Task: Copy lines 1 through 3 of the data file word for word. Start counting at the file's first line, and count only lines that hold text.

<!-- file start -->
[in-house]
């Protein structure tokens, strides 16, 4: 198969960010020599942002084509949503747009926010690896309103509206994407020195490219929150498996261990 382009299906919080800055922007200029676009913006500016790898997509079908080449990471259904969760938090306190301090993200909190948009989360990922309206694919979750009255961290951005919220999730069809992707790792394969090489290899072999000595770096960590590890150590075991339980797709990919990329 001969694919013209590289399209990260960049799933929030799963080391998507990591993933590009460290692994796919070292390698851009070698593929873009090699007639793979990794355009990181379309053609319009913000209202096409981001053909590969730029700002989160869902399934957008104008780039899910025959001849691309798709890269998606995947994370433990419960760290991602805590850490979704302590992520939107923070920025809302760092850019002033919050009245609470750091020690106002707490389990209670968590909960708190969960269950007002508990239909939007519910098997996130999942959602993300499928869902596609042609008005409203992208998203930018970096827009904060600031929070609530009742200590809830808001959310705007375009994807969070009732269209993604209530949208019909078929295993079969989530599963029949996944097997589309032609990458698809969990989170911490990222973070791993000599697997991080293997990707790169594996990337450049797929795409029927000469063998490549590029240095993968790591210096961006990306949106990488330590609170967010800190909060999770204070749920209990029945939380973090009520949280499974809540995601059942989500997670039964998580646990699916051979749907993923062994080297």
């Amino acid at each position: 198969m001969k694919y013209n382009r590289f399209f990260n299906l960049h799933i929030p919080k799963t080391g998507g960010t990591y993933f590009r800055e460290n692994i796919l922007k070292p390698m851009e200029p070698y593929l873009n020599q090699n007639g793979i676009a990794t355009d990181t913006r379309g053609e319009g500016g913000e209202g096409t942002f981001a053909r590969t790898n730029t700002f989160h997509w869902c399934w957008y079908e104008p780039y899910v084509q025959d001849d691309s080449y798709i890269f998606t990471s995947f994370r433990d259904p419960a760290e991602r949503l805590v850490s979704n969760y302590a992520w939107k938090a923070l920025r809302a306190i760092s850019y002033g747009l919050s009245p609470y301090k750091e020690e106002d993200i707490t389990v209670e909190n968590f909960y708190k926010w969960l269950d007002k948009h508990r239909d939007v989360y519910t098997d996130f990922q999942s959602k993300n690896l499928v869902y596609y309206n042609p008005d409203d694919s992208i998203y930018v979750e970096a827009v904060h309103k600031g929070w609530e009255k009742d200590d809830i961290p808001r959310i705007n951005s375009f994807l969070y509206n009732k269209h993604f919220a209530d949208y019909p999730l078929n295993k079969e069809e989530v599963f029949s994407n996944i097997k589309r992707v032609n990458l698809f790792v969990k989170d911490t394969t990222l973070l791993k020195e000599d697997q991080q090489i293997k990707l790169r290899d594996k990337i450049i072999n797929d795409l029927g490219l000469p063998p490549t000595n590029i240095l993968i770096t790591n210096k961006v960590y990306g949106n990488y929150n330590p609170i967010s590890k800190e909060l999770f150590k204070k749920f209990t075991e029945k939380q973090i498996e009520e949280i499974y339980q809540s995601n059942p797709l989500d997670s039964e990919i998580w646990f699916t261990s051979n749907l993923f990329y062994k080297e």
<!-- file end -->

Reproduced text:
[in-house]
């Protein structure tokens, strides 16, 4: 198969960010020599942002084509949503747009926010690896309103509206994407020195490219929150498996261990 382009299906919080800055922007200029676009913006500016790898997509079908080449990471259904969760938090306190301090993200909190948009989360990922309206694919979750009255961290951005919220999730069809992707790792394969090489290899072999000595770096960590590890150590075991339980797709990919990329 001969694919013209590289399209990260960049799933929030799963080391998507990591993933590009460290692994796919070292390698851009070698593929873009090699007639793979990794355009990181379309053609319009913000209202096409981001053909590969730029700002989160869902399934957008104008780039899910025959001849691309798709890269998606995947994370433990419960760290991602805590850490979704302590992520939107923070920025809302760092850019002033919050009245609470750091020690106002707490389990209670968590909960708190969960269950007002508990239909939007519910098997996130999942959602993300499928869902596609042609008005409203992208998203930018970096827009904060600031929070609530009742200590809830808001959310705007375009994807969070009732269209993604209530949208019909078929295993079969989530599963029949996944097997589309032609990458698809969990989170911490990222973070791993000599697997991080293997990707790169594996990337450049797929795409029927000469063998490549590029240095993968790591210096961006990306949106990488330590609170967010800190909060999770204070749920209990029945939380973090009520949280499974809540995601059942989500997670039964998580646990699916051979749907993923062994080297």
């Amino acid at each position: 198969m001969k694919y013209n382009r590289f399209f990260n299906l960049h799933i929030p919080k799963t080391g998507g960010t990591y993933f590009r800055e460290n692994i796919l922007k070292p390698m851009e200029p070698y593929l873009n020599q090699n007639g793979i676009a990794t355009d990181t913006r379309g053609e319009g500016g913000e209202g096409t942002f981001a053909r590969t790898n730029t700002f989160h997509w869902c399934w957008y079908e104008p780039y899910v084509q025959d001849d691309s080449y798709i890269f998606t990471s995947f994370r433990d259904p419960a760290e991602r949503l805590v850490s979704n969760y302590a992520w939107k938090a923070l920025r809302a306190i760092s850019y002033g747009l919050s009245p609470y301090k750091e020690e106002d993200i707490t389990v209670e909190n968590f909960y708190k926010w969960l269950d007002k948009h508990r239909d939007v989360y519910t098997d996130f990922q999942s959602k993300n690896l499928v869902y596609y309206n042609p008005d409203d694919s992208i998203y930018v979750e970096a827009v904060h309103k600031g929070w609530e009255k009742d200590d809830i961290p808001r959310i705007n951005s375009f994807l969070y509206n009732k269209h993604f919220a209530d949208y019909p999730l078929n295993k079969e069809e989530v599963f029949s994407n996944i097997k589309r992707v032609n990458l698809f790792v969990k989170d911490t394969t990222l973070l791993k020195e000599d697997q991080q090489i293997k990707l790169r290899d594996k990337i450049i072999n797929d795409l029927g490219l000469p063998p490549t000595n590029i240095l993968i770096t790591n210096k961006v960590y990306g949106n990488y929150n330590p609170i967010s590890k800190e909060l999770f150590k204070k749920f209990t075991e029945k939380q973090i498996e009520e949280i499974y339980q809540s995601n059942p797709l989500d997670s039964e990919i998580w646990f699916t261990s051979n749907l993923f990329y062994k080297e």